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  #421  
Old Posted Mar 3, 2015, 5:44 AM
flash110 flash110 is offline
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Originally Posted by mousquet View Post
^ Sorry but I find you're just somewhat showing some kind of stereotypical bitterness from the so-called New World to so-called old Europe, which is nothing much of a novelty to us. We've been used to it for generations, while we are still here, right? Excuse-me but as far as I can go past, none of my freaking ancestors felt the need to leave our country, while they weren't all well off. Some were from the working class and nonetheless found future for themselves over here. You see what I mean? I think you should clean up your front door before charging any foreigner, including Europeans. That's what I usually do myself, which is much more elegant.

There's a precedent when it comes to French-American territories taking their independence from metropolitan France, that is Haiti. We all know, especially people from Martinique, Guadeloupe or any French overseas territory about the outcome that's been pretty disastrous so far. That's partly why we'd rather think twice before voting for a prospective dismemberment of our nation that will not last forever, however, granted. We're too small to achieve big things on our own, we're quite aware. But then our foreseeable future belongs to a better integrated and federal European Union, nowhere else.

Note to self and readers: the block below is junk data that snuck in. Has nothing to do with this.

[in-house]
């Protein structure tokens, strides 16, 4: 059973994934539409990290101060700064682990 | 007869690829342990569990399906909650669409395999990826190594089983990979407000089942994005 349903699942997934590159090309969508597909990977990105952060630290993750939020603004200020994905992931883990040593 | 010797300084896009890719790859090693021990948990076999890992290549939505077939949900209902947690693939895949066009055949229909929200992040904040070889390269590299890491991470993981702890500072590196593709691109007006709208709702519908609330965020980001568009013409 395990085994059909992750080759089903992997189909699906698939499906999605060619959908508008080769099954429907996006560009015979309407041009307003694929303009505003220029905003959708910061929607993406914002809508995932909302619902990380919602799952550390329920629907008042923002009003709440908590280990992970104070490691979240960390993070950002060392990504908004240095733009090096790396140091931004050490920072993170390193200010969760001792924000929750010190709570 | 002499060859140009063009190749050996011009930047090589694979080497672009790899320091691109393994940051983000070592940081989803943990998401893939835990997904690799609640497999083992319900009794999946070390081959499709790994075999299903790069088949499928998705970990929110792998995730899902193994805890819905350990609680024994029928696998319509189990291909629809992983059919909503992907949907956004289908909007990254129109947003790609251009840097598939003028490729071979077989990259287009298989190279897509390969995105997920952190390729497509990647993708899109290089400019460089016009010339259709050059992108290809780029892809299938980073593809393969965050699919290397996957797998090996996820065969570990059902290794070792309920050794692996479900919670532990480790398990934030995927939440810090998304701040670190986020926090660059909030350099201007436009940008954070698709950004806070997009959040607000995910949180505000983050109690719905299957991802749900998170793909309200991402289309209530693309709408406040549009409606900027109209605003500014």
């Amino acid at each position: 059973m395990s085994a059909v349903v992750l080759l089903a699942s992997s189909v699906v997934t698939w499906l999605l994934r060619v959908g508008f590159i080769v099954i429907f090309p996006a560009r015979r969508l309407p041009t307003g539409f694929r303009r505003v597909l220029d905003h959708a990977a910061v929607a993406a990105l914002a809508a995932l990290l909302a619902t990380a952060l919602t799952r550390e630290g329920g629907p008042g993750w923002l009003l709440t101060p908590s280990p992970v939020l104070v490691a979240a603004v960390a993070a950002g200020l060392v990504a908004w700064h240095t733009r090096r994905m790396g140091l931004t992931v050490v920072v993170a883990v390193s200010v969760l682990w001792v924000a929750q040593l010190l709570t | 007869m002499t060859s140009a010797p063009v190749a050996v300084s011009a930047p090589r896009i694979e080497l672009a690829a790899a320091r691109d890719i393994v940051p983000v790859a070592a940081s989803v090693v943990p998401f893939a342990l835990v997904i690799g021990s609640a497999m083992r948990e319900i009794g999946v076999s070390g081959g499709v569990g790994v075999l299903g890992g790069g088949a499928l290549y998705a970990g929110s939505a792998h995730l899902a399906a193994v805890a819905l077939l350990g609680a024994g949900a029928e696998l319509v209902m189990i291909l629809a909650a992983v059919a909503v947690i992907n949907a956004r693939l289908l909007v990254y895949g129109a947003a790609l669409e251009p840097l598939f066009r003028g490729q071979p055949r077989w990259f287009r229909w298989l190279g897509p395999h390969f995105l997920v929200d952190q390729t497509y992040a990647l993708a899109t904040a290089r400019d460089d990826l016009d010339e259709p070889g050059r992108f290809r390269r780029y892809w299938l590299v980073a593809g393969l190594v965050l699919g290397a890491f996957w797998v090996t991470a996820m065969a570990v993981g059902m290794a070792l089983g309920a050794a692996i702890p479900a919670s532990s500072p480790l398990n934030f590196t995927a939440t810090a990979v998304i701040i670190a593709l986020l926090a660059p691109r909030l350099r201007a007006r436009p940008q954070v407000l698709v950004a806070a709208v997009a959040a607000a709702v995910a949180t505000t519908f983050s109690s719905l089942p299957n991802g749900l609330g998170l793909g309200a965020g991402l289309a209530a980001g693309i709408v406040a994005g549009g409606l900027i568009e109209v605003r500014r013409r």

That's a complete nonsense nowadays, though. It's not like the Breton language would any longer threaten the practice of French in Brittany in any way. Same for Occitan in the metropolitan southern regions and so on. I'm all for promoting any cultural and historic trait or specifics in all French regions, now. It would help create wealth from my perspective. We need to grow more open-minded and flexible indeed, huh.